According to ancient tradition, it was on the Palatine hill that the first settlement of Rome was made by Romulus in the mid eighth century B.C. Excavations have revealed huts and tombs from the Iron Age and, recently, an ancient fortification.

The Palatine was also the place of important cults as, for example, that of Magna Mater (Cybeles). Between the second and first centuries B.C. it became a residential quarter for the Roman aristocracy. The House of Griffins, famous for its frescoes, was built in this period.

The Emperor Augustus made the Palatine his official power-center and initiated a building program which saw the construction of imperial palaces, and the restructuring and enlargement of various existing buildings. The museum is located at the top of the hill where, among the artworks collected from the hill site, various artefacts of the Iron Age tombs and decorations from the imperial buildings are exhibited. The most stunning of these works of art are the decorative frescoes of the hall of Isis.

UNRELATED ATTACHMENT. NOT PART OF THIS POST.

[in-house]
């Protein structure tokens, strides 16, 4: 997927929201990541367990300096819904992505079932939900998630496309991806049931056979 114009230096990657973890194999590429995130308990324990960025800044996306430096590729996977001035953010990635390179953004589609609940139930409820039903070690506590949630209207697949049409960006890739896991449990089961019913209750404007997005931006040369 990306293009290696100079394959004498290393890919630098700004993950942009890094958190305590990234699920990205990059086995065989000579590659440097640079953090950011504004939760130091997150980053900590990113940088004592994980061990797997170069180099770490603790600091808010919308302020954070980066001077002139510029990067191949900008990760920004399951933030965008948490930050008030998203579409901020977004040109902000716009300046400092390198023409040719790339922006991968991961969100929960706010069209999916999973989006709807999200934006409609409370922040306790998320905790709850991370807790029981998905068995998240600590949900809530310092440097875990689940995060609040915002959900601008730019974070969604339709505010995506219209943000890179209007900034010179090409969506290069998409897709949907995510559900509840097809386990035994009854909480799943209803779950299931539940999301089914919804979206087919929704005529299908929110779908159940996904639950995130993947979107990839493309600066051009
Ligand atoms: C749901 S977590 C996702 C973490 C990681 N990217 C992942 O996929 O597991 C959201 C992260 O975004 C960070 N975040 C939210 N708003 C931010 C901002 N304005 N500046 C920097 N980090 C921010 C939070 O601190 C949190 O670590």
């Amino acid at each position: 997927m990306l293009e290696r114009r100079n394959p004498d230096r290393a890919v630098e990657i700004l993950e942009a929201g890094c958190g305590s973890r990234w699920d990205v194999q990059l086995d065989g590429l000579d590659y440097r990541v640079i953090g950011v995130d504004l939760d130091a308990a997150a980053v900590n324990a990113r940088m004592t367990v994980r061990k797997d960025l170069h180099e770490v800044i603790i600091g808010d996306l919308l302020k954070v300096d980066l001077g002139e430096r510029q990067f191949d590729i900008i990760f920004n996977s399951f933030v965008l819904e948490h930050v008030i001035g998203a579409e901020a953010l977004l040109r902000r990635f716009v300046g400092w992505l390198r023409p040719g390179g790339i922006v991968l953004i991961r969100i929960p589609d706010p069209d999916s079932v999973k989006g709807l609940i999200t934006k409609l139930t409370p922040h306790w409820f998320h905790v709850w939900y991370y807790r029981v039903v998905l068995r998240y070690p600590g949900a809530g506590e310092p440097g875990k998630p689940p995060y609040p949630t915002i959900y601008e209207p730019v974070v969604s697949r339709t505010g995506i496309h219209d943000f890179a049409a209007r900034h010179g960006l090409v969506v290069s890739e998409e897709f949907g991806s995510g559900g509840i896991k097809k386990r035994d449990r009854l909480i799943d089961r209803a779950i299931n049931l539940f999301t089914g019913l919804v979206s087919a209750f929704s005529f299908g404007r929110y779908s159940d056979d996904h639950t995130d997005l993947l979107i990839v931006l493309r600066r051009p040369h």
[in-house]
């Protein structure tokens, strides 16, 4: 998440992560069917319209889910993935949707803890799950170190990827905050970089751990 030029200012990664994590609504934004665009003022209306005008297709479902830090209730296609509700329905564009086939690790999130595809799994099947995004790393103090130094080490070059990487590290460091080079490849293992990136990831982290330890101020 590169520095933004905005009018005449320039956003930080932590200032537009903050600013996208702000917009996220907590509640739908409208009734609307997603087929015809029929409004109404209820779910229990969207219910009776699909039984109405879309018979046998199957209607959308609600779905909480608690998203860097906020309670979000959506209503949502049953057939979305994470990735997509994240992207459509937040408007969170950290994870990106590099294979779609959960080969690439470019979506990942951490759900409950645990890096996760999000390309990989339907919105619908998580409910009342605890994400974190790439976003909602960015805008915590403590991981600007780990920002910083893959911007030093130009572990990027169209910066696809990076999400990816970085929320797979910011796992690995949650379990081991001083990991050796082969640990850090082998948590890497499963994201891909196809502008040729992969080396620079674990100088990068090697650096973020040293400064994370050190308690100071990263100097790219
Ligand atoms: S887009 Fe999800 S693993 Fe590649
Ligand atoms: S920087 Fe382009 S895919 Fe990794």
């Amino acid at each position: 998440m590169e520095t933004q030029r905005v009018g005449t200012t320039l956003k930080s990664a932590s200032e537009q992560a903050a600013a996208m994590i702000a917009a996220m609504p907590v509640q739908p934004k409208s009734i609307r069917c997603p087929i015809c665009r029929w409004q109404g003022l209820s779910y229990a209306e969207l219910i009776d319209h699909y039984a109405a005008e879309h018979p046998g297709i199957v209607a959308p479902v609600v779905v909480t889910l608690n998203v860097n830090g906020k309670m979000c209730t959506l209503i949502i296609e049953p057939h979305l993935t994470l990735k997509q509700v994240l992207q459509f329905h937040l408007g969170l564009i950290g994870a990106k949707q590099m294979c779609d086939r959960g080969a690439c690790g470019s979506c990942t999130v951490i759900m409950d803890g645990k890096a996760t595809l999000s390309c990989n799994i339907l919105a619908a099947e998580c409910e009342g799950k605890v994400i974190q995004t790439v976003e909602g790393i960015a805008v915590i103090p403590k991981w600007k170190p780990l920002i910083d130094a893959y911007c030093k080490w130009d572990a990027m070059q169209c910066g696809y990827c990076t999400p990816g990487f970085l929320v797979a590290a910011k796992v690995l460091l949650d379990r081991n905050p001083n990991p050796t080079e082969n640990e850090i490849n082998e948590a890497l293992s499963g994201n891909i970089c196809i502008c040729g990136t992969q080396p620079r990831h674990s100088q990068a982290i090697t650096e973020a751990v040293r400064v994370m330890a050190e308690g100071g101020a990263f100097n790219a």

The Roman Forum was the monumental main square of ancient Rome. Around the center, reached by the Via Sacra, were the most important public and religious buildings in the city. Currently you can visit the remains of the Forum with the ruins of the Temple of Antoninus and Faustina, the Emilian Basilica, the Curia, the Temple of Vesta, the Altar of Cesar, the Arch of Titus, the Arch of Septimius Severus and more.

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